FADO is pleased to present the Toronto premieres of Japanese performance artists Mimi Nakajima and Shin-Ichi Arai, in the context of the 4th 7a*11d International Festival of Performance Art, and as a part of FADO’s International Visiting Artist series.
Mimi Nakajima and Shin-Ichi Araiare part of a recent trend in Japanese performance art toward a rawer, more direct style that eschews the formalism and romanticism of an earlier generation. While traces of the poetic influence remain, these artists’ works reveal their interest in casting an unblinking eye on our bodies as a site of social tension.
Happy Japan! and Tourist: For E. Herbert Norman by Shin-Ichi Arai
In Happy Japan!, Shin-Ichi Arai calls attention to some of the contradictions of his native country. Critical of the political system and alarmed by conservative and xenophobic cultural tendencies, Arai makes his own patriotic statement through a bold art action: “Here in Japan, which is said to be rich, to be mature democracy, to have freedom of expression, all I can do is cry; Happy Japan! Happy Japan!”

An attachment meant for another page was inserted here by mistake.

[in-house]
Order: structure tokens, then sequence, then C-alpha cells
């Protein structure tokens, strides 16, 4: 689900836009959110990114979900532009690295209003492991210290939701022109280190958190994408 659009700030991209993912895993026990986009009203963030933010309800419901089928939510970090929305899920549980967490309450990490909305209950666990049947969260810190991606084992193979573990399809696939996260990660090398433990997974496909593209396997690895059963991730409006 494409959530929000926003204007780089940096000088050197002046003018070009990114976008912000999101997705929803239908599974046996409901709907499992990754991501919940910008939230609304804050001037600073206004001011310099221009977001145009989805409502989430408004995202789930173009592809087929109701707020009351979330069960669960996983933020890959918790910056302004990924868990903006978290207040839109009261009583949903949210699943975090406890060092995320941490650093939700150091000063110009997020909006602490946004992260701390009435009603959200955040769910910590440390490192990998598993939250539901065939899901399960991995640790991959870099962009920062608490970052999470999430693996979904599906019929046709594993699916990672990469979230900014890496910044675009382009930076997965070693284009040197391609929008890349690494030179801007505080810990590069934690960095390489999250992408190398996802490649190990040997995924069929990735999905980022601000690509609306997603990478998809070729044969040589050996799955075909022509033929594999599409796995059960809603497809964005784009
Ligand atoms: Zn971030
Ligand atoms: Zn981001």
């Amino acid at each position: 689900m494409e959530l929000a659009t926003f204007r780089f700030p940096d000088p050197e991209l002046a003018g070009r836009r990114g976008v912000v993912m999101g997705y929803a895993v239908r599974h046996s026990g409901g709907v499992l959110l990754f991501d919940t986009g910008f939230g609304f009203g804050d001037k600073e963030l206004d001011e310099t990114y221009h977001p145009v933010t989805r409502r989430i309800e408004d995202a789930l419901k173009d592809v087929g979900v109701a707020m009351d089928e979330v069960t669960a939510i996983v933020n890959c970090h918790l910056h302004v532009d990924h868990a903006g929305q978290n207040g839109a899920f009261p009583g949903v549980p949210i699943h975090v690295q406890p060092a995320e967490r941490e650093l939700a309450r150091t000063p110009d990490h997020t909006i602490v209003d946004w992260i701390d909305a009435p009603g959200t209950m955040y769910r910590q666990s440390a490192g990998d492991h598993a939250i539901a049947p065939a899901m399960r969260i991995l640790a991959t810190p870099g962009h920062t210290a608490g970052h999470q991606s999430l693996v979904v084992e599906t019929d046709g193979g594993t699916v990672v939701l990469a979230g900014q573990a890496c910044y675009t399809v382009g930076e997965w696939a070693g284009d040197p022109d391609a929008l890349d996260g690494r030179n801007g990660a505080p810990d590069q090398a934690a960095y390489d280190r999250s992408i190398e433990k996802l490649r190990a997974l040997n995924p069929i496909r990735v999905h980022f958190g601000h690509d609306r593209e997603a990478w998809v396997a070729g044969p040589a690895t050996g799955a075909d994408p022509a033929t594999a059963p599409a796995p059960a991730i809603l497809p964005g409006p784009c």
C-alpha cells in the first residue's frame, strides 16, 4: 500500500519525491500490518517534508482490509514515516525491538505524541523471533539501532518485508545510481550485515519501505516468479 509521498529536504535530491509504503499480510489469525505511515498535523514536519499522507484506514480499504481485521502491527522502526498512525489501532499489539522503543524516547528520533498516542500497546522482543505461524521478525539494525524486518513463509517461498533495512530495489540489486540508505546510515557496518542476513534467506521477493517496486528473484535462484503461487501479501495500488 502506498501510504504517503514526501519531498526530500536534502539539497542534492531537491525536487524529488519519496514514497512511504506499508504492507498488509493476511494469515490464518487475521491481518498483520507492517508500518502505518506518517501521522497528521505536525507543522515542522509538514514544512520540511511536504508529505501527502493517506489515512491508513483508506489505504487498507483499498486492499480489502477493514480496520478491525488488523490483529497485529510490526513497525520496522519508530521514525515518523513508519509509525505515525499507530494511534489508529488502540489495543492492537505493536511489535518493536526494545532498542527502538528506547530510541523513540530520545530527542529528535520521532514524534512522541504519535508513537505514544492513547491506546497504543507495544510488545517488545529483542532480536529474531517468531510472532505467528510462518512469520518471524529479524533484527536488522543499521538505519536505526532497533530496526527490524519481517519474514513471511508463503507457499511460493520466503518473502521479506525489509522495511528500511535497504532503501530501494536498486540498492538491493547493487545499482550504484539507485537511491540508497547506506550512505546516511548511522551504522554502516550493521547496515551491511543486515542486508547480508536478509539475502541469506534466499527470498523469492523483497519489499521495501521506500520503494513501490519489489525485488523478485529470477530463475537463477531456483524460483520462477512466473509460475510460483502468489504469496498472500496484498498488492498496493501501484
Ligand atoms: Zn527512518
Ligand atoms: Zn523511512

Wind doesn’t blow branches by Mimi Nakajima
In relation to her work, Mimi Nakajima writes:
“My performances develop from problems in my daily life, which I try to observe in an optimistic way. As I start to find the truth of a question, my thinking moves toward philosophic conclusion, the territory of ‘reason’. If I bring my conclusions back to reality, it creates a funny gap. That is what I want to express in performance. There is always some ‘vagueness’ in trying to clarify truth. It is quite difficult to express the vagueness itself, but I find performance a useful means of accepting it. In performance art, people experience discovery through sharing time and place.”